Psychotherapy Blog


Training in Microexpressions

Posted by Tony Rousmaniere, PsyD on 5/12/11 - 11:59 AM
There is a growing movement in psychotherapy towards reading clients’ facial microexpressions and body “tells”.  One of the leaders in this movement is Stan Tatkin, PsyD, who teaches a Psychobiological Approach to Couples Therapy (PACT).  I recently talked with Dr. Tatkin about how he uses microexpressions to enhance couples therapy.

Treating Special Clients in Psychotherapy

Posted by John Marzillier, PhD on 4/26/11 - 10:19 AM
In the film, The King’s Speech, George VI seeks treatment for his stammer from a maverick Australian speech therapist, Lionel Logue, played brilliantly by Geoffrey Rush. “My patch, my rules,” is what Logue tells the King when he insists on being given special treatment. He is, after all, the King of England, used to deference and privilege. Logue accords him neither, treating him just like any other client. Or so we are led to believe. As a therapist I applaud...

Free Psychotherapy Training

Posted by Tony Rousmaniere, PsyD on 4/19/11 - 10:51 AM
As a psychotherapy training nerd, I’m always looking for good training opportunities.  What’s the most training one can find on a limited time and budget?  I recently talked about this with Carol Odsess, PhD.  Dr. Odsess is a psychotherapy trainer in Albany, California who specializes in EMDR and Energy Psychology.  (  

Collaborative Couple Therapy With High Conflict Couples

Posted by Dan Wile, PhD on 4/16/11 - 11:40 AM
What’s hard, when dealing with high conflict couples, is getting their attention. If they do register your presence, it is to recruit you to their cause, confiding in you conspiratorily, “Look what I have to put up with.” And if they do acknowledge what you say, it is to turn your comments into ammunition against their partners, assuring you, “Ido what you’re saying, but he never does.” High-conflict couples attack each other at such high velocity that you don’t have...
Filed under: Couples Therapy

Fact and Fiction in Psychology

Posted by John Marzillier, PhD on 4/6/11 - 5:48 PM
In 1992 I was a Visiting Fellow in the Psychology Department at the University of Western Australia in Perth. For two months nothing was demanded of me other than to talk to the staff and students of the Department in a learned and wise manner, which is easy to do even if you are neither. I was asked one favour which was to give a lecture to the whole department on a subject of my choosing. Can it be any...

Interacting Sensitivities in Couples Therapy

Posted by Dan Wile, PhD on 3/13/11 - 3:03 PM
It is a typical night at Tom and Betsy's house. Tom has his nose in a newspaper.  Betsy is leaning in the door of his study trying to talk to him, getting more and more frustrated at his periodic, vague “Uh huh.” After a few minutes of trying to entice him into a conversation, Betsy starts complaining, and then criticizing him for being cold. Tom snaps, “Can't you just once leave me alone?” Betsy yells, he withdraws further, and Betsy...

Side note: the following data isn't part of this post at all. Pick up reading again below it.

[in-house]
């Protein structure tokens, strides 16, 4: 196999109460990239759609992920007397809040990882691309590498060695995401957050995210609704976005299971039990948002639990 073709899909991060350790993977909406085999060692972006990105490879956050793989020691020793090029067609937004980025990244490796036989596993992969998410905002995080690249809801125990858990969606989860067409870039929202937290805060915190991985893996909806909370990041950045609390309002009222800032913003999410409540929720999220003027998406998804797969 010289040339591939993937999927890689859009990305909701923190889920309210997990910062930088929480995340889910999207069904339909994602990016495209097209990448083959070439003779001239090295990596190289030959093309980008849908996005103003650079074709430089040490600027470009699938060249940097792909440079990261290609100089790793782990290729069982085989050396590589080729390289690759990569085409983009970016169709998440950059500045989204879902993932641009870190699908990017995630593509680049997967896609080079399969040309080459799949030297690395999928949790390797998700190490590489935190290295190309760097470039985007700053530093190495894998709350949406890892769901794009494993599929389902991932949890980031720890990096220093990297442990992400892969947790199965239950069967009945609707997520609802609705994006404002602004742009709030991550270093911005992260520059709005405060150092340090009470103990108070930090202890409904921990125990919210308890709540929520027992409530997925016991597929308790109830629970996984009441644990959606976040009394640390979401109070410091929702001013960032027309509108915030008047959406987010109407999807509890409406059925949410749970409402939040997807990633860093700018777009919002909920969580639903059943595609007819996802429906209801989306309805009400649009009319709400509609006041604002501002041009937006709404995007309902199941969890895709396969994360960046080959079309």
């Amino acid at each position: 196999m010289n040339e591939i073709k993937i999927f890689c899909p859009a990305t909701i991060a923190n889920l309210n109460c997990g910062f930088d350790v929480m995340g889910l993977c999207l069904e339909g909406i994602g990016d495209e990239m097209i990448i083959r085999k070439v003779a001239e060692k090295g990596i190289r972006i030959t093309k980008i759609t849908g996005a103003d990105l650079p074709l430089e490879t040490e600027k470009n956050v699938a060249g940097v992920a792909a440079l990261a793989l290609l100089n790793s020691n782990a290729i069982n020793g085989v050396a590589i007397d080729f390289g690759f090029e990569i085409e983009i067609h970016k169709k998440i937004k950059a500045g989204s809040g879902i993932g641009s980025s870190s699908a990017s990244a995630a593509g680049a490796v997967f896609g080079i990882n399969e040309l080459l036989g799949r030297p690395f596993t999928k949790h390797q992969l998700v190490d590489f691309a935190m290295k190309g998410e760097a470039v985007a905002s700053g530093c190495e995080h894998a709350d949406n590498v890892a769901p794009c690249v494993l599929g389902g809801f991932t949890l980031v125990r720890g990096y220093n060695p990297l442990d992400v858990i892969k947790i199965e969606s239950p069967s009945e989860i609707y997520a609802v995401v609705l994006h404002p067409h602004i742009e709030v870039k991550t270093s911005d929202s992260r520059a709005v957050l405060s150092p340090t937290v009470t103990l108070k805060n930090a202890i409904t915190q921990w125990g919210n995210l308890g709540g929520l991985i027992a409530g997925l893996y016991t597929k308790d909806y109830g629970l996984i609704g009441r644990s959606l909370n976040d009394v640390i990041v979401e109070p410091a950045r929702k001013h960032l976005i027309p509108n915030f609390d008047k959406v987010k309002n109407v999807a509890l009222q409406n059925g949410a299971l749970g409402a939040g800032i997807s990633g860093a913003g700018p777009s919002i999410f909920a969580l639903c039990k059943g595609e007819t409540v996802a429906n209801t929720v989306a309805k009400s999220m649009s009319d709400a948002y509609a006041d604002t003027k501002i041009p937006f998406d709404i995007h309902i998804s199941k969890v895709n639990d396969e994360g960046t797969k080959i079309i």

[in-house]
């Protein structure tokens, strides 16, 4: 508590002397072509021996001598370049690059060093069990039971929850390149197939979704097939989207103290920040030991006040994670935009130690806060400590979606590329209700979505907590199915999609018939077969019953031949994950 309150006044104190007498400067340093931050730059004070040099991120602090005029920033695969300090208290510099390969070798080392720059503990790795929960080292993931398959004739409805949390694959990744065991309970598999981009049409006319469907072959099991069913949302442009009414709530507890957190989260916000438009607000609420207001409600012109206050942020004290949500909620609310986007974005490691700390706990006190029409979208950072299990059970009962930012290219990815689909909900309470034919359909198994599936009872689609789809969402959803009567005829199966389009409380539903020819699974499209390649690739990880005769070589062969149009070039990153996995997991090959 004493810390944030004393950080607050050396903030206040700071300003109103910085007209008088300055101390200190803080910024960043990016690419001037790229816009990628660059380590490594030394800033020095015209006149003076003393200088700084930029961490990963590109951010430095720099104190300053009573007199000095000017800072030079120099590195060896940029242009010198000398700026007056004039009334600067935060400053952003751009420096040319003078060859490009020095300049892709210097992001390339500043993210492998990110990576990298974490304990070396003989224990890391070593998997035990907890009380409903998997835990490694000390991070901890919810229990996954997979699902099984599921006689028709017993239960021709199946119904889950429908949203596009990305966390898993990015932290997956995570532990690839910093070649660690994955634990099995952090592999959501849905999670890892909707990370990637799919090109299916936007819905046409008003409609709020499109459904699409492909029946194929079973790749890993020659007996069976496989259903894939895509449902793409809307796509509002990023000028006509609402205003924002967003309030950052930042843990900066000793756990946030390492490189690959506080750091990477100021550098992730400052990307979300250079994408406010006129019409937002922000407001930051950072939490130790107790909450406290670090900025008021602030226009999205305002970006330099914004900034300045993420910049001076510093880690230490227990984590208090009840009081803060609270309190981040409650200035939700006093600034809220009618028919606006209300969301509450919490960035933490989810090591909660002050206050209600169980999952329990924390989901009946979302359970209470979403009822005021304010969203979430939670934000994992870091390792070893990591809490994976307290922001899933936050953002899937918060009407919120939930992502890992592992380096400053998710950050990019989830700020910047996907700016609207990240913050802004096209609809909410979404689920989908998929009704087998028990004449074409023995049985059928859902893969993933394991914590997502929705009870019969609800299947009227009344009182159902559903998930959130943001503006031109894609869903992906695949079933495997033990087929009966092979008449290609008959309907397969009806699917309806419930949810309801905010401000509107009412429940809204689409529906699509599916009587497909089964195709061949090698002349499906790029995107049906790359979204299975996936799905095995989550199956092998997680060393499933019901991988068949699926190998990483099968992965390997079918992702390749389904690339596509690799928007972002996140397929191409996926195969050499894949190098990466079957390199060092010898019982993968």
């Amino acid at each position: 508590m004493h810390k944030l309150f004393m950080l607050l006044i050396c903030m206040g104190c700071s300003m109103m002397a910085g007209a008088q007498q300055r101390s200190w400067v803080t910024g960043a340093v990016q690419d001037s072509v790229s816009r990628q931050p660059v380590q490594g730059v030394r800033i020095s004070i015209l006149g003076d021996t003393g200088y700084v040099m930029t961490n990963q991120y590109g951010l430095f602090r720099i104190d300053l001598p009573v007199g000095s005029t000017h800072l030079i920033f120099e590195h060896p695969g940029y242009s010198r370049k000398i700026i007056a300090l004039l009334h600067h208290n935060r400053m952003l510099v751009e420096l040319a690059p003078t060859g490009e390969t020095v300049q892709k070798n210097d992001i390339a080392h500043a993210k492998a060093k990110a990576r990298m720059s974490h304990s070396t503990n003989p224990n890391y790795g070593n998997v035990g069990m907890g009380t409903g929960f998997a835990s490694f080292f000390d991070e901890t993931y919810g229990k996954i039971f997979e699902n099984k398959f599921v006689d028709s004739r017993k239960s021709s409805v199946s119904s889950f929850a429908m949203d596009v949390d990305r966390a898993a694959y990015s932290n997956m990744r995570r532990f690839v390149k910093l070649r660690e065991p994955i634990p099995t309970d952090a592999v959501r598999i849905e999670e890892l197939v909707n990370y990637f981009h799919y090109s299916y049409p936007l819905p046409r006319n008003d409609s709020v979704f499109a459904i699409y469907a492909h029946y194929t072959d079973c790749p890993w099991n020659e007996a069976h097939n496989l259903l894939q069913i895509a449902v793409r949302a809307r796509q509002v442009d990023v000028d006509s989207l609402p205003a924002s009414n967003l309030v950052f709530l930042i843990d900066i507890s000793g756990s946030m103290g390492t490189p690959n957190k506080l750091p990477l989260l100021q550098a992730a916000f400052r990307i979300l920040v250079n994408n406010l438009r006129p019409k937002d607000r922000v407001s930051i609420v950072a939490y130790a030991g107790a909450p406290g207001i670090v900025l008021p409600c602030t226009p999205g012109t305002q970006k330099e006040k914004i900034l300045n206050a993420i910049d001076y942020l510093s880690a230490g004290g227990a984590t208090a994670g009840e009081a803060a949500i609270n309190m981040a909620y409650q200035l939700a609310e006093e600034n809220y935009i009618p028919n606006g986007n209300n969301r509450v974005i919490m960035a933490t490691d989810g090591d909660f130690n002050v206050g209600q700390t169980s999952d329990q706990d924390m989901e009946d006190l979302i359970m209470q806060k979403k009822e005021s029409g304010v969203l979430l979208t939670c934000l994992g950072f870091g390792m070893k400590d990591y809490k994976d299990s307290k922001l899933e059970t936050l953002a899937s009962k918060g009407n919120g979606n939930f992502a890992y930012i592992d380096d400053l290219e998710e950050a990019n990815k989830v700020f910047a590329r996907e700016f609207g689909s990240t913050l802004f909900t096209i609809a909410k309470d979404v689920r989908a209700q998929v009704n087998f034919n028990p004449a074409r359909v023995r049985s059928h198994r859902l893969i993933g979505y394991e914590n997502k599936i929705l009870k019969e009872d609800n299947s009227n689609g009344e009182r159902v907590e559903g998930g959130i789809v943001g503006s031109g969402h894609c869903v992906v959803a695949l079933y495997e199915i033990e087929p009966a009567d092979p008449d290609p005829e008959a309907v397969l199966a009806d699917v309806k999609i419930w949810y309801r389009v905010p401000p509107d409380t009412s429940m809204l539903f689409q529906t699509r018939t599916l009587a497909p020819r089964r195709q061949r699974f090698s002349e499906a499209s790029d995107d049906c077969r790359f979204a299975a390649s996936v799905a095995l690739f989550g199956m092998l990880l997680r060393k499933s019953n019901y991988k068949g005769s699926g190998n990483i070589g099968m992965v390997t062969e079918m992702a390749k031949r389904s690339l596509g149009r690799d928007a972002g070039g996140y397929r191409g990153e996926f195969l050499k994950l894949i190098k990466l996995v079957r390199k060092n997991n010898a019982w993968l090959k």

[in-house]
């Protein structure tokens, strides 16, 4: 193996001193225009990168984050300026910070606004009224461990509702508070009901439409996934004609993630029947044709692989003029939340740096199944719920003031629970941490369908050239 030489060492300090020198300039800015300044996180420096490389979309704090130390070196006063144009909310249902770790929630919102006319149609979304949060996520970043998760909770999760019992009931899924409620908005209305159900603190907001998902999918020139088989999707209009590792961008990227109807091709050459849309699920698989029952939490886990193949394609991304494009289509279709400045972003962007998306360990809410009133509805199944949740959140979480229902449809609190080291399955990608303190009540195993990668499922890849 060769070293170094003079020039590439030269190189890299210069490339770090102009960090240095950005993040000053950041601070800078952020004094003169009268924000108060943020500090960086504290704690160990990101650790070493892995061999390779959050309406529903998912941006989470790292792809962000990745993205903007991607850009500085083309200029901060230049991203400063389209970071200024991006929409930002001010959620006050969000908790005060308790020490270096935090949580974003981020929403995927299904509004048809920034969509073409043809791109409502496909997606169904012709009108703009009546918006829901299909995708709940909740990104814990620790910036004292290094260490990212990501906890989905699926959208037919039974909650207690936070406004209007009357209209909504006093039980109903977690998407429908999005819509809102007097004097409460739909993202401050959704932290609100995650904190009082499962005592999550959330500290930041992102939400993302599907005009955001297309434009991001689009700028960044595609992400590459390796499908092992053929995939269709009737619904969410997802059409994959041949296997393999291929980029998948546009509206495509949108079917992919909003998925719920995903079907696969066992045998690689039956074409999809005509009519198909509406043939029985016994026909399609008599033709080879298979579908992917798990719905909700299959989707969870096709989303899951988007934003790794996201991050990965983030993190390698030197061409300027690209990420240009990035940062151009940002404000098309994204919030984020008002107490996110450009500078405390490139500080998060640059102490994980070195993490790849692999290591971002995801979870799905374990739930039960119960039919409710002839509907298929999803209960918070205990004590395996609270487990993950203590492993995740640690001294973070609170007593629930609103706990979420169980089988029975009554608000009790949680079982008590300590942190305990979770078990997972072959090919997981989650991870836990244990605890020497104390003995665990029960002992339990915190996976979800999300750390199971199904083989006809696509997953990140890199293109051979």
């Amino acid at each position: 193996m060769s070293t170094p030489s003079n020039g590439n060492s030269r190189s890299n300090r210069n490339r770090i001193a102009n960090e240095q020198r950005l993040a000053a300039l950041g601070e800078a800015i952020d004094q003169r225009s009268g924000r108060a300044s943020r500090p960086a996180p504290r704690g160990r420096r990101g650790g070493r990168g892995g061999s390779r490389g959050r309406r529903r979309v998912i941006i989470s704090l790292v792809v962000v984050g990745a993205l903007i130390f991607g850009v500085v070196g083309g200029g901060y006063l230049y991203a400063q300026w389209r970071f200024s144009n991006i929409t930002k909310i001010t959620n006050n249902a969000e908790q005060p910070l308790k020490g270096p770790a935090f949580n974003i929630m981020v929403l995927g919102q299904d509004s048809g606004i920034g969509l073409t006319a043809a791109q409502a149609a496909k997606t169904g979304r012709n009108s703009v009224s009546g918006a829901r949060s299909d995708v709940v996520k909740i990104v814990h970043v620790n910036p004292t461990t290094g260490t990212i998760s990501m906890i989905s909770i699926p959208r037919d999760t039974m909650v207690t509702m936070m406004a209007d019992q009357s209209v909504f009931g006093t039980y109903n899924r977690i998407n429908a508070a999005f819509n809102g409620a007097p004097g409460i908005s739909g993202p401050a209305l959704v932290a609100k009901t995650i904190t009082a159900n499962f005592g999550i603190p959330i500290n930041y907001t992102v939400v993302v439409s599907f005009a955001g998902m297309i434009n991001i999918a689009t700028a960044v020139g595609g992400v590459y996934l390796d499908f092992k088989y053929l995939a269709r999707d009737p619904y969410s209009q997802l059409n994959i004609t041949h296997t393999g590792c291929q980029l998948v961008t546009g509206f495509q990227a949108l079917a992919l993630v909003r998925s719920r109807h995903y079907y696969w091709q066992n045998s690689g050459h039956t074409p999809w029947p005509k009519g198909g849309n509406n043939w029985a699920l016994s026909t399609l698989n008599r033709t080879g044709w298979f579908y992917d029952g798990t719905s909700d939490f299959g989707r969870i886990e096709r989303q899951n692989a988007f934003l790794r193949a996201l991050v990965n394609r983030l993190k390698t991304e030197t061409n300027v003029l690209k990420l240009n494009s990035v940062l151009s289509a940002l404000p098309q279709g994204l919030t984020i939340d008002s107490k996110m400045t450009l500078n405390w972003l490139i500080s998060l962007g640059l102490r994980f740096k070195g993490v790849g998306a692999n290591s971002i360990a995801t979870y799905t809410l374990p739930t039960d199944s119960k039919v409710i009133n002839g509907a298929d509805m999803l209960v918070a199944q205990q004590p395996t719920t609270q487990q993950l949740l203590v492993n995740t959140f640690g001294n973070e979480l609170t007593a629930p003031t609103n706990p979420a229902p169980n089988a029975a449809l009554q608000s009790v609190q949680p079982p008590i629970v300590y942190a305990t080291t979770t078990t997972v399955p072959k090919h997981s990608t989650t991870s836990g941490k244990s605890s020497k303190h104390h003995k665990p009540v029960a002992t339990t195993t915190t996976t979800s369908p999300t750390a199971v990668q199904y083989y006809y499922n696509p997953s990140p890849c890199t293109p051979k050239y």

Filed under: Couples Therapy

The Lake Wobegon Effect

Posted by Tony Rousmaniere, PsyD on 3/10/11 - 5:49 PM
How good a therapist are you?

Odds are, you think you’re pretty good. A recent study[i] of 129 therapists found that over 90% self-rated their psychotherapy skills at the 75th percentile or greater.  All of the therapists rated themselves above the 50th percentile.

Eysenck, Rogers and Psychotherapy Effectiveness

Posted by John Marzillier, PhD on 3/2/11 - 1:49 PM
In the 1970s I worked as a psychology lecturer in Hans Eysenck’s department at the Institute of Psychiatry, London. He was a controversial figure, quiet and introverted when met face to face, but on the academic stage a formidable and ruthless opponent. Rod Buchanan’s recent biography, Playing with Fire. The Controversial Career of Hans J Eysenck, nicely captures the complexity of the man, part prolific scientist, and part inveterate showman. Whether it was race and IQ, cancer and smoking...

Psychotherapy outcomes: The best therapy or the best therapist?

Posted by Tony Rousmaniere, PsyD on 2/20/11 - 2:56 PM
How can our clients pick the most effective therapist? They can’t. There is no industry standard for tracking and reporting psychotherapy outcomes. This won’t last. Regulators and consumers are going to demand public accounting of treatment effectiveness. If I have the right to ask my surgeon for their success rate, then why can’t my clients ask for mine?

Psychotherapy Training on Steroids: Remote Live Supervision

Posted by Tony Rousmaniere, PsyD on 2/7/11 - 5:55 PM

Note to readers: This blog is dedicated to exploring new training tools and techniques to help us become better therapists.  May we all become “supershrinks”!

Learning a psychotherapy technique can be like a romantic tragedy.  You go to the workshop, fall in love with the technique (and occasionally the presenter), and go home with fantasies of all your therapy cases getting unstuck.  On Monday morning in your office, however, everything falls apart: ...
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